Sometimes the simple things in life are the best.

While it’s great to learn new, advanced techniques that wow your learners, that’s not what this list is about. This list features simple, built-in features for Articulate Storyline that make life so much easier.

Odds are that if you develop in Storyline regularly, you may already know most of these. However, we encounter developers all the time that don’t know about some of these features. So, just to be sure your bases are covered, we’ve compiled a list of features that you absolutely need to know to be your most productive. The thing is, there were too many to pile into a single list, so we’ll do this in two parts. Check back later this week for the second half of this list.

Docking Panels


This functionality has been a mainstay in other software arenas (like desktop publishing) for years, but it wasn’t introduced to Articulate users until Storyline 2. This feature lets you undock the various panels around the interface to give yourself more room.

If you’re doing some mad programming in the Trigger panel or are constructing a monstrosity of a slide with 101 objects on the timeline—undock the panel, pull it to a second monitor, and maximize the window. This can give you the elbowroom you need to be MUCH more productive.

Hide Base Layer Objects From Individual Layers


Have you ever been working on a layer and wanted to hide certain objects from the base layer? We’ve seen all kinds of crazy work-arounds from people trying to accomplish this.

As it turns out, there’s a simple solution. On the layer timeline, underneath the layer’s objects, you can see the words “Base Layer” with a triangle next to it. Click the triangle and it will show all items from the base layer on your timeline. From here, you can individually hide any of the objects.

Button Sets


You know the main criteria of radio buttons, right? Their distinguishing factor is that only one can be selected at a time. There are lots of occasions where you could use similar functionality with other buttons, objects, etc. If you have a group of objects and you only want one of them to be “selected” at a time, this is for you. There are convoluted ways to do this with triggers, but using a button set does this for you automatically.

Just select each of the objects you want as part of the group. Then right click and go to Button Set. Either select Button Set 1 or make up a name yourself. That’s it! Storyline automatically gives each object a “Selected” state (which you can further customize) and has made them so only one can be “Selected” at a time. Pretty cool.

Format / Animation Painter

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The format painter has been around in MS Office products for forever, but still not everyone knows about it. The Format Painter is used to quickly copy formatting from one object to another. Select the object you like the look of, click Format Painter, and then click the object you want to change to look the same.

The Format Painter picks up all the formatting from your first object, whether it’s a shape, text box, picture effects, etc., and applies it to the second. To copy the formatting to more than one object, double-click instead of single-clicking the Format Painter button.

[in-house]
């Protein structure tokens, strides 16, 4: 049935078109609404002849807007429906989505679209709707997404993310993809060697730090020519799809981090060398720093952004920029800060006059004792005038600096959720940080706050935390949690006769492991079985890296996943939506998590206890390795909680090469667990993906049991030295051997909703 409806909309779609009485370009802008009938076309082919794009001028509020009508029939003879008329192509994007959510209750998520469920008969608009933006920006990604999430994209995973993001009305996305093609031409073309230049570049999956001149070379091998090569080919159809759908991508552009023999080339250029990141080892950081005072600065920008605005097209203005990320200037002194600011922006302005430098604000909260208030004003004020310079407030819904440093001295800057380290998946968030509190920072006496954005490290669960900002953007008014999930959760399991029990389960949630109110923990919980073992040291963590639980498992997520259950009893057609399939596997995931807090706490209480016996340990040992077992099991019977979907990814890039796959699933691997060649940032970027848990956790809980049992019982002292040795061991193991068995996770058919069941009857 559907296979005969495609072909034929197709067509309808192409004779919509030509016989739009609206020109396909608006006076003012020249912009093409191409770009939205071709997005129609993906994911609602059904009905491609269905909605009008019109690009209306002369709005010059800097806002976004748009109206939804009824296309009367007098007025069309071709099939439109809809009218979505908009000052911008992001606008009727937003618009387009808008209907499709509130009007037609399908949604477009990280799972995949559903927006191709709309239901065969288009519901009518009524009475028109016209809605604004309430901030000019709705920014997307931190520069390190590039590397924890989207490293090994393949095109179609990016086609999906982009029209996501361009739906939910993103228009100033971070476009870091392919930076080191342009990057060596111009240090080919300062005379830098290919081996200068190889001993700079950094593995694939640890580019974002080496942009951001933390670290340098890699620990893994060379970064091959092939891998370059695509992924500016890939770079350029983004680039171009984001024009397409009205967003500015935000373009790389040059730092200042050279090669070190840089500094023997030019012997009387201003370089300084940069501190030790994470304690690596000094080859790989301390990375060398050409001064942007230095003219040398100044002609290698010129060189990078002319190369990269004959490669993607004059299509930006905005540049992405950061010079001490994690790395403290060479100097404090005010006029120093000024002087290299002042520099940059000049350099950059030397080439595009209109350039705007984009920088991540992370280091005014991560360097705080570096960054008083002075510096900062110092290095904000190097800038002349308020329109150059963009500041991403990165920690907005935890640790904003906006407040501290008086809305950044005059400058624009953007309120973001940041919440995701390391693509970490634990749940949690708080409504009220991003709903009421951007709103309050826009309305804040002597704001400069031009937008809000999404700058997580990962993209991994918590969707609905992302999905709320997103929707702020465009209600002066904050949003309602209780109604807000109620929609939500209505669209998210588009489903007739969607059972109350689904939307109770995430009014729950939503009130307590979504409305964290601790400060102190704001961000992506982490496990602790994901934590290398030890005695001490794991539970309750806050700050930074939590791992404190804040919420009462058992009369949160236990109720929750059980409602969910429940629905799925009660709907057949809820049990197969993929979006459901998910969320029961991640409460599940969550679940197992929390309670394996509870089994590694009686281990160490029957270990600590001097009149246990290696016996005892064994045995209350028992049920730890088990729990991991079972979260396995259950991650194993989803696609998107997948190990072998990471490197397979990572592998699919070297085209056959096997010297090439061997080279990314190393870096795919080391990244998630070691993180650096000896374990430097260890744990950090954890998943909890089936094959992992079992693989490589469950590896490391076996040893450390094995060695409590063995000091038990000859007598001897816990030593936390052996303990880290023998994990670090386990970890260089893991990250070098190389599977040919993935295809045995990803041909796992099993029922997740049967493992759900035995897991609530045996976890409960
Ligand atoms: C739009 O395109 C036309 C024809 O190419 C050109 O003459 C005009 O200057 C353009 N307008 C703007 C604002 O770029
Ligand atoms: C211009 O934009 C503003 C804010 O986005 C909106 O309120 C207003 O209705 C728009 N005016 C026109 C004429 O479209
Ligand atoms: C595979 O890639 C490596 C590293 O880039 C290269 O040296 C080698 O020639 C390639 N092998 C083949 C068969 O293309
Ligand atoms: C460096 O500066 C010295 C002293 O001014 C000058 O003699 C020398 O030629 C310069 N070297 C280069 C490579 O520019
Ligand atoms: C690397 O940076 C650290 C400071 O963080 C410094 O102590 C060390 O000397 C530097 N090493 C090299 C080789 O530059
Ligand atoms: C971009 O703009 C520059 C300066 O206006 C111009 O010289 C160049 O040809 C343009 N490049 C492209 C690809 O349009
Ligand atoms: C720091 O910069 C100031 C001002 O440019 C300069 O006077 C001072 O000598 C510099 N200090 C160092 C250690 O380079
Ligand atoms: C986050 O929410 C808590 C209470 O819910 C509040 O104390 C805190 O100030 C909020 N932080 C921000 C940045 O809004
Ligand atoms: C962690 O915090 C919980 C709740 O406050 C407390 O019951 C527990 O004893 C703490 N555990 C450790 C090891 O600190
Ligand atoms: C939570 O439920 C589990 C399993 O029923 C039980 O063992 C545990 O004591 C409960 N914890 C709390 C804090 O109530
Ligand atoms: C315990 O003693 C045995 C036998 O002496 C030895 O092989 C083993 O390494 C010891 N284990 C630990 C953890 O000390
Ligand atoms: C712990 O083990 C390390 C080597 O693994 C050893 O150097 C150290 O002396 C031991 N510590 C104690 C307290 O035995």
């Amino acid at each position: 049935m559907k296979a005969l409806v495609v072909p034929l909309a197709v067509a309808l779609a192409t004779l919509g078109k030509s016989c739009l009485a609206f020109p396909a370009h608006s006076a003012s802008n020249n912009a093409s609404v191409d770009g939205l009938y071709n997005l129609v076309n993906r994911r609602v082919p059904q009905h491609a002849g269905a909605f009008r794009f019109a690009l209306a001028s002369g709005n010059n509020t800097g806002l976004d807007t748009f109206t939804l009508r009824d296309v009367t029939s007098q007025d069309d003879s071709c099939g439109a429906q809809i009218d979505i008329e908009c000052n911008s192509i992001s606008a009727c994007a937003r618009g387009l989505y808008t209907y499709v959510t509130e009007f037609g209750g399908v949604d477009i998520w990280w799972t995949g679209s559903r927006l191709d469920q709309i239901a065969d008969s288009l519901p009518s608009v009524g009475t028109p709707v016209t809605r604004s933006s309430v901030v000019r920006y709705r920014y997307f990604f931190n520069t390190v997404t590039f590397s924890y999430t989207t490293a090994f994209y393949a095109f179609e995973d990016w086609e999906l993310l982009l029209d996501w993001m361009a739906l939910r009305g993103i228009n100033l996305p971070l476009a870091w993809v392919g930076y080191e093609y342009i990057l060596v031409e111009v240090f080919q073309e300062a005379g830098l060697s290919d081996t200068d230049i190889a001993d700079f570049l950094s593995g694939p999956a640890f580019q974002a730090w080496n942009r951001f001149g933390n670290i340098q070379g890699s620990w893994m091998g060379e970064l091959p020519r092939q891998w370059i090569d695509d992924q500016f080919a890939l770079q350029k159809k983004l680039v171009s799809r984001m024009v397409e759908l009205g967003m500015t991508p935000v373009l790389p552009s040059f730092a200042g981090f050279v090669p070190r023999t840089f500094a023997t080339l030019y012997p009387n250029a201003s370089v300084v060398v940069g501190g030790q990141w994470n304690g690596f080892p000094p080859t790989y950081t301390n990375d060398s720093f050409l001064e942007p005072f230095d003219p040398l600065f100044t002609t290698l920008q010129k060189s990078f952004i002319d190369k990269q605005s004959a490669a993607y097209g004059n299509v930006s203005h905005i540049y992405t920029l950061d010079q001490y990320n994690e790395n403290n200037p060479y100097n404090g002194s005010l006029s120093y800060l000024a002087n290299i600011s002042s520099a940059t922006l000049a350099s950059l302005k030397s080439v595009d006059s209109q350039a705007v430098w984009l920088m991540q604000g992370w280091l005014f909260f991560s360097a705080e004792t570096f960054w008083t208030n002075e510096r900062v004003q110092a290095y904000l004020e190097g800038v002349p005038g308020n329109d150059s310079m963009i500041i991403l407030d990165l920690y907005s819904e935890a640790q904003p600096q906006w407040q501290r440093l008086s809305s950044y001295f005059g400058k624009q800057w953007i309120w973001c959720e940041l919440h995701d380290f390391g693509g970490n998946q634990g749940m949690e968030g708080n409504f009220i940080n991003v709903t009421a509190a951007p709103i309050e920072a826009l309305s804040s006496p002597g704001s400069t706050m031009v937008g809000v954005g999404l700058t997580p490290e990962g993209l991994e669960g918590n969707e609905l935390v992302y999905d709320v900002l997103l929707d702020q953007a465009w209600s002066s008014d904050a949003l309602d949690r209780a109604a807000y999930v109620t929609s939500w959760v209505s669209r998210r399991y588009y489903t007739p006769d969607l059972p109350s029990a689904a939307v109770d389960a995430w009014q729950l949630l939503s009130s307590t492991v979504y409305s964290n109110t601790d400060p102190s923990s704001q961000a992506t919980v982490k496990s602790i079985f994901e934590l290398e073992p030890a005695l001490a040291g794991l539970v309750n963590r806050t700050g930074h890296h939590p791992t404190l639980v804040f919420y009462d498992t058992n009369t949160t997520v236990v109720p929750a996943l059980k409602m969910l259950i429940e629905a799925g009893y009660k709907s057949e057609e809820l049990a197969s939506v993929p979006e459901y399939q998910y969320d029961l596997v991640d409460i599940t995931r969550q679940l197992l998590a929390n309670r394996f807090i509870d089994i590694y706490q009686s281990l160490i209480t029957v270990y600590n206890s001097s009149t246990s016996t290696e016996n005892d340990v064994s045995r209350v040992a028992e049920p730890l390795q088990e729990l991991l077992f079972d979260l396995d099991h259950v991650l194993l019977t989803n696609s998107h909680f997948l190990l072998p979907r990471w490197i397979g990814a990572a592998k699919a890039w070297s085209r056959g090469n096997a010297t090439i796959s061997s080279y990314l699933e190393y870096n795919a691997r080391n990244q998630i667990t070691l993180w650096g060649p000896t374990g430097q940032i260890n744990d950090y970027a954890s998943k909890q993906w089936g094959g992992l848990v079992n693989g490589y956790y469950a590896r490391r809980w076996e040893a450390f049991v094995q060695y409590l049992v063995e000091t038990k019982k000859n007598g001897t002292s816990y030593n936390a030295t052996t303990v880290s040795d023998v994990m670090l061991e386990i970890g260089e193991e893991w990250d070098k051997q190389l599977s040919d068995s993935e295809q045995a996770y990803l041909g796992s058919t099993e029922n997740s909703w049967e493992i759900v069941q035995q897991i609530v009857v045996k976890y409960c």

In Storyline 2, Articulate added the animation version of the Format Painter in the form of…you guessed it…the Animation Painter. In the same way the Format Painter copies formatting from one object to another, the Animation Painter copies your animation effects from one object to another.

Customize Player By Slide


Typically you customize the Articulate player on a global level. Do you want Next and Previous buttons? Do you want a menu? Narration text? The seekbar? And so on. However, there are cases where you want to customize the use of some of those items on a slide-by-slide basis.

For example, it can look pretty pointless to have a seekbar progressing on a knowledge check slide that has no audio. By opening the slide properties you can customize these settings individually for the current slide.

Tab Order


The Tab Order functionality was introduced in Storyline 2 as part of their Accessibility features. While this feature is crucial as part of creating an accessible course, there are other times when you want learners to navigate a screen using the keyboard.

Most commonly this is used with a form, or a series of text entry fields you want the user to complete. In these cases, it is helpful to set the sequence of the fields as the user Tabs through them. Clicking the Tab Order button opens a screen where you can determine which items can be accessed with the Tab key, and in what order they are accessed.

Timeline Triggers


In Storyline 1 there were all kinds of work-arounds to manipulate the timeline. Things like placing objects off-stage with triggers attached to initiate an action at a certain point on the timeline, or creating a “Pause Layer” in order to pause the timeline. Thankfully, Articulate added several timeline-related triggers to make manipulating the timeline much more direct and intuitive. This includes pausing and resuming the timeline, as well as firing a trigger when the timeline reaches a certain point (such as a cue point or a specific number of seconds).

Articulate Storyline Features Make Your Life Easier

That’s it…well, half of it! Nothing truly earth shattering here, but tons of time to be saved using these tips—and time is such a precious resource. If you’re already using all of these features, GREAT! You’re super efficient already. For everyone else, hopefully you’ve picked up a few tips to make your development go a little bit more smoothly.

Check back soon for the other half of our features list in Part 2 of this article.